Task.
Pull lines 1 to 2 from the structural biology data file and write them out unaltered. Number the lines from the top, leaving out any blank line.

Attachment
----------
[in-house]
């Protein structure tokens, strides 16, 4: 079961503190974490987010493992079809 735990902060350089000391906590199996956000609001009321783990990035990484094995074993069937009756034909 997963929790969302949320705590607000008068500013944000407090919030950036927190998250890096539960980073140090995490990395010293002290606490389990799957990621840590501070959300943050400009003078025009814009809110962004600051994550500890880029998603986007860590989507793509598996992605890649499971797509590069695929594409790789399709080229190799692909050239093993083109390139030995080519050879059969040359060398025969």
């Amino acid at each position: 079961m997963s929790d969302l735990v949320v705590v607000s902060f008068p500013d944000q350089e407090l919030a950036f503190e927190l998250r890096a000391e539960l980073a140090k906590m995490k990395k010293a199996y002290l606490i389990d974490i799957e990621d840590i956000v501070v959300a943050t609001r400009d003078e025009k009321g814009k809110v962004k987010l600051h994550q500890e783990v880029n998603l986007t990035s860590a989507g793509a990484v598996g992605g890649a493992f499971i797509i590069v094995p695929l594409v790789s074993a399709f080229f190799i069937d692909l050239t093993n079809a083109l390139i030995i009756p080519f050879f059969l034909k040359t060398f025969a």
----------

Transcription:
[in-house]
């Protein structure tokens, strides 16, 4: 079961503190974490987010493992079809 735990902060350089000391906590199996956000609001009321783990990035990484094995074993069937009756034909 997963929790969302949320705590607000008068500013944000407090919030950036927190998250890096539960980073140090995490990395010293002290606490389990799957990621840590501070959300943050400009003078025009814009809110962004600051994550500890880029998603986007860590989507793509598996992605890649499971797509590069695929594409790789399709080229190799692909050239093993083109390139030995080519050879059969040359060398025969």